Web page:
Lilly Ledbetter was the plaintiff in the employment discrimination case Ledbetter v. Goodyear Tire & Rubber Co. The Lilly Ledbetter Fair Pay Act of 2009 (Pub.L. 111-2, S. 181) was named after her and was the first bill signed into law by President Barack Obama on January 29, 2009. The Act amends the Civil Rights Act of 1964, stating that the 180-day statute of limitations for filing an equal-pay lawsuit regarding pay discrimination resets with each new paycheck affected by that discriminatory action.
Equal pay for women and the Fair Pay Act were discussed during the presidential debate Tuesday night, leading to Republican presidential nominee Mitt Romney's infamous "binders full of women" comment.
Ledbetter was interviewed by MSNBC's Chris Matthews on his Hardball program about Romney's views. Matthews raised a number of issues, such as the Republican party platform that criminalizes abortion and says that the fetus has the right under the 14th Amendment to personhood — to life, liberty, and property. Romney has said that he would abolish the Affordable Care Act and eliminate Planned Parenthood. Romney has also said that he supports the Blunt Amendment, which would allow employers to deny contraceptive coverage for women for their moral or religious reasons.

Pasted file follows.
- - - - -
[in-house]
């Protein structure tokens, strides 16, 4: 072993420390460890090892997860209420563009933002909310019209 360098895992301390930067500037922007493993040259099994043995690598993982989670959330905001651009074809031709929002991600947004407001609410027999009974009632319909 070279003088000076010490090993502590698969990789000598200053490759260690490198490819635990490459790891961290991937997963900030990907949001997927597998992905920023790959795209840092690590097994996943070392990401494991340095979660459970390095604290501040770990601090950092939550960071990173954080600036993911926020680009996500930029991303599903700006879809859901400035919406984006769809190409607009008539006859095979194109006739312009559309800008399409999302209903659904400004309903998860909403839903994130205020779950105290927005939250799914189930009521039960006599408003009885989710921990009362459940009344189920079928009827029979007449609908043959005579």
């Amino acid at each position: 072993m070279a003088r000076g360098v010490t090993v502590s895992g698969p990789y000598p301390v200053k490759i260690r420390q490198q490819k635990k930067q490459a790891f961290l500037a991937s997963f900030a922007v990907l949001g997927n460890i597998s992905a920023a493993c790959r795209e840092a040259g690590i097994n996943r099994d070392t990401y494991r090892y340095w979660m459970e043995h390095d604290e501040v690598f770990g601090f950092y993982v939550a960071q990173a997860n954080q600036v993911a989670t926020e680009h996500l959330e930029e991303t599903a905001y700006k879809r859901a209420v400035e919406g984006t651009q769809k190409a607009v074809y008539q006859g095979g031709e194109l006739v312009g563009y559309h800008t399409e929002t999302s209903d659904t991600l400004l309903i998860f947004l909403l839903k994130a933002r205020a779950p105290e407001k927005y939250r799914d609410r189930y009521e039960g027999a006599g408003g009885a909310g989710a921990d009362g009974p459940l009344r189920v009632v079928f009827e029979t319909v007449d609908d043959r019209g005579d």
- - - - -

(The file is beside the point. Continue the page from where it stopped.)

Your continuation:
"He's scaring me to death. It scares me for my family, my neighbors, and all the people across this nation because if he's elected and these crazy ideals are implemented, I don't know where we common people will end up," Ledbetter remarked to Matthews. "It is so scary, Chris, for where we are headed. And these are not even commonsense thinking ideals about what he wants to do. I don't, and would not, want an employer of mine to decide what I can do with my body or my birth control or what medications I can take. I just want my equal pay for equal work at work, and then I do not want and do not believe that abortion is killing someone … most of those are done to save a woman's life."
Romney's running mate, Paul Ryan, voted against the Ledbetter Fair Pay Act. Romney has given conflicting remarks but has not definitively said that he supports it. "It takes two people to earn a living. I don't think Mitt Romney is ever going to bring himself to commit, [say] yes, the Ledbetter bill is going to stay on the books," Ledbetter opined.
On the issue of abortion and contraceptives, the Romney campaign is airing an ad in Virginia and Washington DC suburbs that claims the candidate does not oppose contraception and that he approves abortion in cases of rape or if a woman's life is in danger. However, last year, Romney endorsed Mississippi's Amendment 26 — a personhood bill with the potential of banning some forms of birth control — in an interview with Mike Huckabee. The personhood amendment, which would have given constitutional rights to zygotes, was rejected by Mississippi's largely Christian conservative voters. Romney has chosen Robert Bork to help him select Supreme Court justices. Bork, according to a People for the American Way report, believes that politicians should be able to outlaw birth control, believes that Constitution's promise of equal protection does not apply to women and that corporations can tell women that they must be sterilized or else get fired from their jobs.
The Obama campaign is running a counter ad, showing Romney saying that he would be "delighted" to sign a bill banning abortion.